Skip to Main Content
U.S. Forest Service
Caring for the land and serving people

United States Department of Agriculture

Home > Search > Publication Information

  1. Share via EmailShare on FacebookShare on LinkedInShare on Twitter
    Dislike this pubLike this pub

    Description

    Introductions of alien forest insects can exert substantial ecological and economic impacts on natural forest systems. The mountain pine beetle, Dendroctonus ponderosae Hopkins, an aggressive bark beetle native to western North America, kills mature pines at outbreak levels and is currently expanding its geographic, altitudinal and host ranges across the continent. Its oligophagous feeding behavior and its ability to kill novel hosts in newly invaded areas of Alberta, Canada suggest that this insect could threaten pine forests in other regions of the world. Little is known of the susceptibility of Scots pine, Pinus sylvestris L., to mountain pine beetle. Scots pine is a potential novel host common to forests across Eurasia and introduced to North America. Laboratory studies indicate the insects can colonize and reproduce in harvested logs of the host. We measured outcomes of an outbreak by mountain pine beetle in mixed stands of mature Scots pine and ponderosa pine, P. ponderosa Dougl. ex. Laws. var. scopulorum Engelm., a historical host for the insect, in the Black Hills of South Dakota, U.S.A. We conducted a retrospective assessment of beetle attack and tree mortality of 165 trees (54 Scots pine and 111 ponderosa pine) of similar size and proximity that experienced high beetle pressure for three to four years ending in 2015. Our results show that mountain pine beetle can detect and attack live trees of Scots pine. Notably, we found that nearly 90% of Scots pines showed signs of attack, while no evidence of attack was found on the historical host in mixed stands. However, we found that Scots pines received half the attack density and demonstrated fifteen fold less likelihood of mortality in one year's time relative to ponderosa pine in nearby stands. These results are important for assessing the potential for mountain pine beetle to kill trees in Eurasia and North America in Scots pine stands.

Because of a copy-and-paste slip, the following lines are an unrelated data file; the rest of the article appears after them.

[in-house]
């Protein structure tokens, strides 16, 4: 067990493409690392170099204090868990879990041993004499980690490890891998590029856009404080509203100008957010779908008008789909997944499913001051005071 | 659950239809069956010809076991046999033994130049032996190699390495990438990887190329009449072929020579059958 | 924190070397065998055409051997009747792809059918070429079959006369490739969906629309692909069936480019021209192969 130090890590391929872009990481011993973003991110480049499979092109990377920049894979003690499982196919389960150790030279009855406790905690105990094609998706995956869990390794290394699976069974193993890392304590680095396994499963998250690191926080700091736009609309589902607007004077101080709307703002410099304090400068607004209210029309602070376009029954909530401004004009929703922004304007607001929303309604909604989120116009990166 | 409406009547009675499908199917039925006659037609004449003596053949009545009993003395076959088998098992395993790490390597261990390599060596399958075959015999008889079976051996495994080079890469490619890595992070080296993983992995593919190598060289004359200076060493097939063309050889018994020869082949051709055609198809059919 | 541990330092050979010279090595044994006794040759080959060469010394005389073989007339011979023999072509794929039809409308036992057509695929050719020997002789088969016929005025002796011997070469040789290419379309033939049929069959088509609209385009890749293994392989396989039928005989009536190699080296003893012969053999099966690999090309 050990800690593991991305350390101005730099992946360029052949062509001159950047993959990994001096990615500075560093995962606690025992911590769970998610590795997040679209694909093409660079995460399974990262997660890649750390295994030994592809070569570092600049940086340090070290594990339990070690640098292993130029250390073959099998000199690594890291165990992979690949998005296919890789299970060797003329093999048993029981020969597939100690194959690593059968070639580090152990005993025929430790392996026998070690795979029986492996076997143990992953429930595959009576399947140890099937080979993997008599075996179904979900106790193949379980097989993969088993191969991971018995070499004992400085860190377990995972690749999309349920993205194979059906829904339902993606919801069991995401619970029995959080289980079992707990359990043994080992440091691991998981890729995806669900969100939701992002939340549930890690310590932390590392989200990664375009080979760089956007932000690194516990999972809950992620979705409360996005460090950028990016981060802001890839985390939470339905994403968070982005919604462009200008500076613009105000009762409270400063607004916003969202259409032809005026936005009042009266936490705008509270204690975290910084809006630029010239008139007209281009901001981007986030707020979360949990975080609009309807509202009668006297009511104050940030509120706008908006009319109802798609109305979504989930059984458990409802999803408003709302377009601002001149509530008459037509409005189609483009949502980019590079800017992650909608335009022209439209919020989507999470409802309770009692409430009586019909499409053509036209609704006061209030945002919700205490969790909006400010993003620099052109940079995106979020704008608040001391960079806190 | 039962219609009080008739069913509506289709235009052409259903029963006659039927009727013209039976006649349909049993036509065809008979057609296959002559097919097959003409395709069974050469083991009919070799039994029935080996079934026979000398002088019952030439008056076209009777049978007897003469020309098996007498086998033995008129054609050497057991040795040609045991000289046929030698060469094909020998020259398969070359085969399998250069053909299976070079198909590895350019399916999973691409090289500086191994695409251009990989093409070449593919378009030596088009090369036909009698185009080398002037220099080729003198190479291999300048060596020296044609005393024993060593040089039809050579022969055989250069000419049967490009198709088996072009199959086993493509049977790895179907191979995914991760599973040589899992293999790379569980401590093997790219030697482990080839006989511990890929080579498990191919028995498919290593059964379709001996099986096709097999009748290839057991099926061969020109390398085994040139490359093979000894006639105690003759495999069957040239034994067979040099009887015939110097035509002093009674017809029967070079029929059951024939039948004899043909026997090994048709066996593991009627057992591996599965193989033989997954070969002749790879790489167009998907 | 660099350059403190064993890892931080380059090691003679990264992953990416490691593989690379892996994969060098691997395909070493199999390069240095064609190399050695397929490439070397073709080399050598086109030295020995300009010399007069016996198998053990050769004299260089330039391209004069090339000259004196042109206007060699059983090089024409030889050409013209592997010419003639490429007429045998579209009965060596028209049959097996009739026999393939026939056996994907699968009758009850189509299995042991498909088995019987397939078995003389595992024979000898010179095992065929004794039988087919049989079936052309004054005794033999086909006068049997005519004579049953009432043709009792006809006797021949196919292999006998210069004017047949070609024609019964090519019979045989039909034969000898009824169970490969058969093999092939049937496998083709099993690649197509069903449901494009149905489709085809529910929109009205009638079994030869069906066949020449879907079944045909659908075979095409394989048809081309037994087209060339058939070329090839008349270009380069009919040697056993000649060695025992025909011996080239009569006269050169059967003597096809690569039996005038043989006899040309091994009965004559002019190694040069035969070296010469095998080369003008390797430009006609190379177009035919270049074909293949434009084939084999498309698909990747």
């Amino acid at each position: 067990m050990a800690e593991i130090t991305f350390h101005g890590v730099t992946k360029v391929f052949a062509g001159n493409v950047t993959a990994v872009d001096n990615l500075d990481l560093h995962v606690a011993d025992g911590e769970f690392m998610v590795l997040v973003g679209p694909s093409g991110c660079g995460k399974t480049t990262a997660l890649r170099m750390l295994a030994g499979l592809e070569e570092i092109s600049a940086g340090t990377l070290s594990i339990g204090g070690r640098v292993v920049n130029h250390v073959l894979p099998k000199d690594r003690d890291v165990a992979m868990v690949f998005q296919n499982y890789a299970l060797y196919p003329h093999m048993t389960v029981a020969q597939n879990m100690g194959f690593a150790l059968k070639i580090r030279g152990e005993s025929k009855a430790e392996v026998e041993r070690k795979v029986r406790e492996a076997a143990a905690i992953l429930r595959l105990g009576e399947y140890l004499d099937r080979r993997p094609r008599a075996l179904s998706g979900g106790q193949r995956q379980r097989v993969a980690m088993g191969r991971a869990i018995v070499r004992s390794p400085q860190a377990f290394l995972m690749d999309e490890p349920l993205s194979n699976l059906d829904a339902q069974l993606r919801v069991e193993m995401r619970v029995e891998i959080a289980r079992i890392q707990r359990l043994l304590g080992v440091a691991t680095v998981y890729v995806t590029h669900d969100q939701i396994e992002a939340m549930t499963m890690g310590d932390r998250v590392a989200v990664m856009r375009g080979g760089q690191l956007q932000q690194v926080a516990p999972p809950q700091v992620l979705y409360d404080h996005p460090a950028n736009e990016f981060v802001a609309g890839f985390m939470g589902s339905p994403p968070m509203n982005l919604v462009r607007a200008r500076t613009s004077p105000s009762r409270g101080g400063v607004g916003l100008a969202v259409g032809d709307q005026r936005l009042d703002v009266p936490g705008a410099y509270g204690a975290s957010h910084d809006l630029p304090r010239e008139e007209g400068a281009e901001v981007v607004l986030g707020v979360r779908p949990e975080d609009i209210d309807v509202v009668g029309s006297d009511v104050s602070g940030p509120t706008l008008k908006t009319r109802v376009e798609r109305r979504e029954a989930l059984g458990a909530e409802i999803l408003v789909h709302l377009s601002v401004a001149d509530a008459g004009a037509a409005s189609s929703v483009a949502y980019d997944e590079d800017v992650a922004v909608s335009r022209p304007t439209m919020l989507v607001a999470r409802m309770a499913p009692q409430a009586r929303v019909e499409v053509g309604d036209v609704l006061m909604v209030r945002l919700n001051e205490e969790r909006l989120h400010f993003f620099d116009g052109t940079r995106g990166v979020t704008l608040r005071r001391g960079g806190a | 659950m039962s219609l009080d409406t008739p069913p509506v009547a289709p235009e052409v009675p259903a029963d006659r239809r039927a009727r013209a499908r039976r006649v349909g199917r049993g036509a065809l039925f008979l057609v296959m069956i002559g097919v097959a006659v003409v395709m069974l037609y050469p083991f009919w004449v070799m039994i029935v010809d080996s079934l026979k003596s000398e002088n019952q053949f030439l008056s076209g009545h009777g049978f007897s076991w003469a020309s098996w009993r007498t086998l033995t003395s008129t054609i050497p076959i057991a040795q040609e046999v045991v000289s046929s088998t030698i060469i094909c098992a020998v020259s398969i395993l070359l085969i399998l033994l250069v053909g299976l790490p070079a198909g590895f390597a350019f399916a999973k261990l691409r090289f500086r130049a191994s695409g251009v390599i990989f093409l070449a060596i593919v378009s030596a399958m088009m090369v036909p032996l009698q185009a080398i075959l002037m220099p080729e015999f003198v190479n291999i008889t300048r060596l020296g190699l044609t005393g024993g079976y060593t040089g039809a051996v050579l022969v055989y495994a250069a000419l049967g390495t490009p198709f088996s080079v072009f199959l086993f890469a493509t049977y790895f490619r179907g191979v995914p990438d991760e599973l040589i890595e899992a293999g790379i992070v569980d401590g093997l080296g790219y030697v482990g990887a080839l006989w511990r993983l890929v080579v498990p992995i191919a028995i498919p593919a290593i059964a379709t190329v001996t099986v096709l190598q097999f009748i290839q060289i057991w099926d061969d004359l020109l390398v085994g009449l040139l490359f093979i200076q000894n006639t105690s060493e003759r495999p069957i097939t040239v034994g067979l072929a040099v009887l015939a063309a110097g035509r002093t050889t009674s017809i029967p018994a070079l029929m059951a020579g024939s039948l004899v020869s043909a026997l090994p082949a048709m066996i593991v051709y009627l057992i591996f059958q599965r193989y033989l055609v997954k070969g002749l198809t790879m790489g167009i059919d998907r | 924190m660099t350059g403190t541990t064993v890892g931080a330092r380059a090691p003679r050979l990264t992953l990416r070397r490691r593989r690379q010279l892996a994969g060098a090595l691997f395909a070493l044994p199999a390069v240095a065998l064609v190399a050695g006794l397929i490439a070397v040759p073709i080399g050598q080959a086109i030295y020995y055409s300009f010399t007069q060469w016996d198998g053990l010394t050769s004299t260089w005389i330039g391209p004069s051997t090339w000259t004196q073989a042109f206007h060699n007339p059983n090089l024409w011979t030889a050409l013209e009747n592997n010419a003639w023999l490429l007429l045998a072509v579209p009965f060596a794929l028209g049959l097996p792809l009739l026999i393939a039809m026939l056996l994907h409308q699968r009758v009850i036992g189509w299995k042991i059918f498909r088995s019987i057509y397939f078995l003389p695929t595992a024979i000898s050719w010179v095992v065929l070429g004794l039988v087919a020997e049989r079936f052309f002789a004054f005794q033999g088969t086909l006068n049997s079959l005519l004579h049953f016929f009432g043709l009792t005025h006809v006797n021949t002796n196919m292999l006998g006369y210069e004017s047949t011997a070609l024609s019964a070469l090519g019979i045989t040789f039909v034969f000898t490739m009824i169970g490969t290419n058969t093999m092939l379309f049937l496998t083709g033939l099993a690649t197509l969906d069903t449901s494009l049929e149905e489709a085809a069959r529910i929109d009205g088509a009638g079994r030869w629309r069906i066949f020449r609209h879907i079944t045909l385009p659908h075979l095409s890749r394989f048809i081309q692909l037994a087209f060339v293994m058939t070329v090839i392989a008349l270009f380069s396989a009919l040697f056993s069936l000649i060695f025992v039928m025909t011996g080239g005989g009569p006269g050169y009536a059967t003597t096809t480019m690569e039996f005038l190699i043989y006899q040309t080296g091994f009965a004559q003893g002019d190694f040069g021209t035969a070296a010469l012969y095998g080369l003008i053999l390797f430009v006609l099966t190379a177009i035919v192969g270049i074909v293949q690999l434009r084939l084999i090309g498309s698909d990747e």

Publication Notes

    • Check the Northern Research Station web site to request a printed copy of this publication.
    • Our on-line publications are scanned and captured using Adobe Acrobat.
    • During the capture process some typographical errors may occur.
    • Please contact Sharon Hobrla, shobrla@fs.fed.us if you notice any errors which make this publication unusable.
    • We recommend that you also print this page and attach it to the printout of the article, to retain the full citation information.
    • This article was written and prepared by U.S. Government employees on official time, and is therefore in the public domain.

    Citation

    Rosenberger, Derek W.; Venette, Robert C.; Aukema, Brian H. 2019. Susceptibility of Eurasian Scots pine, Pinus sylvestris L., to the aggressive North American mountain pine beetle, Dendroctonus ponderosae Hopkins. Forest Ecology and Management. 445: 20-25. https://doi.org/10.1016/j.foreco.2019.04.031.

    Cited

    Google Scholar

    Keywords

    Attack density, Bark beetle, Host resistance, Host selection, Scolytinae, Ponderosa pine

    Related Search


    XML: View XML
Show More
Show Fewer
Jump to Top of Page
https://www.fs.usda.gov/treesearch/pubs/58469